CVE-2001-1471chain: Resultant eval injection. An invalid value prevents initialization of variables, which can be modified by attacker and later injected into PHP eval statement.
+ Potential Mitigations

Phases: Architecture and Design; Implementation

If possible, refactor your code so that it does not need to use eval() at all.

Phase: Implementation

Strategy: Input Validation

Assume all input is malicious. Use an appropriate combination of black lists and white lists to ensure only valid and expected input is processed by the system.

Phase: Architecture and Design

Do not rely exclusively on blacklist validation to detect malicious input or to encode output (CWE-184). There are too many ways to encode the same character, so you're likely to miss some variants.

Phase: Implementation

Inputs should be decoded and canonicalized to the application's current internal representation before being validated (CWE-180, CWE-181). Make sure that your application does not inadvertently decode the same input twice (CWE-174). Such errors could be used to bypass whitelist schemes by introducing dangerous inputs after they have been checked. Use libraries such as the OWASP ESAPI Canonicalization control.

Consider performing repeated canonicalization until your input does not change any more. This will avoid double-decoding and similar scenarios, but it might inadvertently modify inputs that are allowed to contain properly-encoded dangerous content.

+ Other Notes

Factors: special character errors can play a role in increasing the variety of code that can be injected, although some vulnerabilities do not require special characters at all, e.g. when a single function without arguments can be referenced and a terminator character is not necessary.

+ Weakness Ordinalities
(where the weakness exists independent of other weaknesses)
+ Relationships
NatureTypeIDNameView(s) this relationship pertains toView(s)
ChildOfWeakness ClassWeakness Class94Failure to Control Generation of Code ('Code Injection')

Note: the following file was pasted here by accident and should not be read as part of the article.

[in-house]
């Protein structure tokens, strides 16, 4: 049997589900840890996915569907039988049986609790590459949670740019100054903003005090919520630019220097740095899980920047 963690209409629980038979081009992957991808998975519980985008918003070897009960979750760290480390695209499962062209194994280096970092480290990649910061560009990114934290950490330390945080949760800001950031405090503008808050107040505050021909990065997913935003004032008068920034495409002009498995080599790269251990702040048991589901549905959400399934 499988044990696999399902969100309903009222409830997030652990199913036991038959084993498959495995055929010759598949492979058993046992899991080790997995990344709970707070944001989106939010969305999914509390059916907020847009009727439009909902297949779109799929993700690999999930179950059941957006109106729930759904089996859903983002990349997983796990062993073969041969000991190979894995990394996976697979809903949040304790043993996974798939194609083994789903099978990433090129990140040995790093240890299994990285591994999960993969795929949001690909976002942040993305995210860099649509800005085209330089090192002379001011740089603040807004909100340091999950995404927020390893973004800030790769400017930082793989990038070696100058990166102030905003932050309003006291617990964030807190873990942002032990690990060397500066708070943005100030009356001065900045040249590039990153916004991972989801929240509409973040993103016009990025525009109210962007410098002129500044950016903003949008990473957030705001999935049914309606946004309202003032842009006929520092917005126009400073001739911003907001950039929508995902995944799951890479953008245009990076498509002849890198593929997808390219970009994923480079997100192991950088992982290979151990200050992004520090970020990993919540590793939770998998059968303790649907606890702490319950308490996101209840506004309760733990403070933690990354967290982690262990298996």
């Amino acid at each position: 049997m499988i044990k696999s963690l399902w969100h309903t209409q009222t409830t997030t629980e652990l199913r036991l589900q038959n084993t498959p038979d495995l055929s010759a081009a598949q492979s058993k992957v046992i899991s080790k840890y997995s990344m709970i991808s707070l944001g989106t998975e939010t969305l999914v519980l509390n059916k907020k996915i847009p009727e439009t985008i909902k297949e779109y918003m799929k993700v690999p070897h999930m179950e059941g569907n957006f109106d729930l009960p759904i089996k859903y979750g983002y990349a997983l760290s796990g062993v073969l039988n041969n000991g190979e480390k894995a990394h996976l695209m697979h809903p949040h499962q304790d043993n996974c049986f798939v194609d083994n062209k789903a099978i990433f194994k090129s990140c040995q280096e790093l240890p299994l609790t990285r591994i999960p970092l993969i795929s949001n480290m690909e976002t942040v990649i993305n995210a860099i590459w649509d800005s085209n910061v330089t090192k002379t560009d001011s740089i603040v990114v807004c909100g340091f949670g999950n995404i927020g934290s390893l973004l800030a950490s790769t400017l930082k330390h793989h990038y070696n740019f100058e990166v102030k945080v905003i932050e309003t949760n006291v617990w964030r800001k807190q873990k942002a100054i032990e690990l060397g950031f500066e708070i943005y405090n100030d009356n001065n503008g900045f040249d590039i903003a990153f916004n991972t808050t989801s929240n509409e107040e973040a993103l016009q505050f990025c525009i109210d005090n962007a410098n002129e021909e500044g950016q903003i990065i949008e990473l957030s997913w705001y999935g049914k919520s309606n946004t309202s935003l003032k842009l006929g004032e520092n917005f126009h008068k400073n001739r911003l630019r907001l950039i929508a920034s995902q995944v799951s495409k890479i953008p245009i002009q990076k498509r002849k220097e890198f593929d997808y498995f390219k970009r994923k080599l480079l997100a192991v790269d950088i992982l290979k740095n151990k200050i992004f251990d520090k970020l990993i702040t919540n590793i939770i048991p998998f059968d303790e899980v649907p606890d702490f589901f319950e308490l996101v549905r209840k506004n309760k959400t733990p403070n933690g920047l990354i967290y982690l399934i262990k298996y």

Development Concepts (primary)699
Research Concepts (primary)1000
ChildOfCategoryCategory714OWASP Top Ten 2007 Category A3 - Malicious File Execution
Weaknesses in OWASP Top Ten (2007) (primary)629
ChildOfCategoryCategory727OWASP Top Ten 2004 Category A6 - Injection Flaws
Weaknesses in OWASP Top Ten (2004) (primary)711
+ Research Gaps

This issue is probably under-reported. Most relevant CVEs have been for Perl and PHP, but eval injection applies to most interpreted languages. Javascript eval injection is likely to be heavily under-reported.

+ Causal Nature


+ Taxonomy Mappings
Mapped Taxonomy NameNode IDFitMapped Node Name
PLOVERDirect Dynamic Code Evaluation ('Eval Injection')
OWASP Top Ten 2007A3CWE More SpecificMalicious File Execution
OWASP Top Ten 2004A6CWE More SpecificInjection Flaws
+ Related Attack Patterns
CAPEC-IDAttack Pattern Name
(CAPEC Version: 1.4)
35Leverage Executable Code in Nonexecutable Files
+ Content History
Submission DateSubmitterOrganizationSource
PLOVERExternally Mined
Modification DateModifierOrganizationSource
2008-07-01Eric DalciCigitalExternal
updated Time of Introduction
Suggested OWASP Top Ten 2004 mapping
2008-09-08CWE Content TeamMITREInternal
updated Applicable Platforms, Description, Modes of Introduction, Relationships, Other Notes, Taxonomy Mappings, Weakness Ordinalities
2009-01-12CWE Content TeamMITREInternal
updated Description, Observed Examples, Other Notes, Research Gaps
2009-05-27CWE Content TeamMITREInternal
updated Alternate Terms, Applicable Platforms, Demonstrative Examples, Description, Name, References
Previous Entry Names
Change DatePrevious Entry Name
2008-04-11Direct Dynamic Code Evaluation ('Eval Injection')
2009-05-27Insufficient Control of Directives in Dynamically Evaluated Code (aka 'Eval Injection')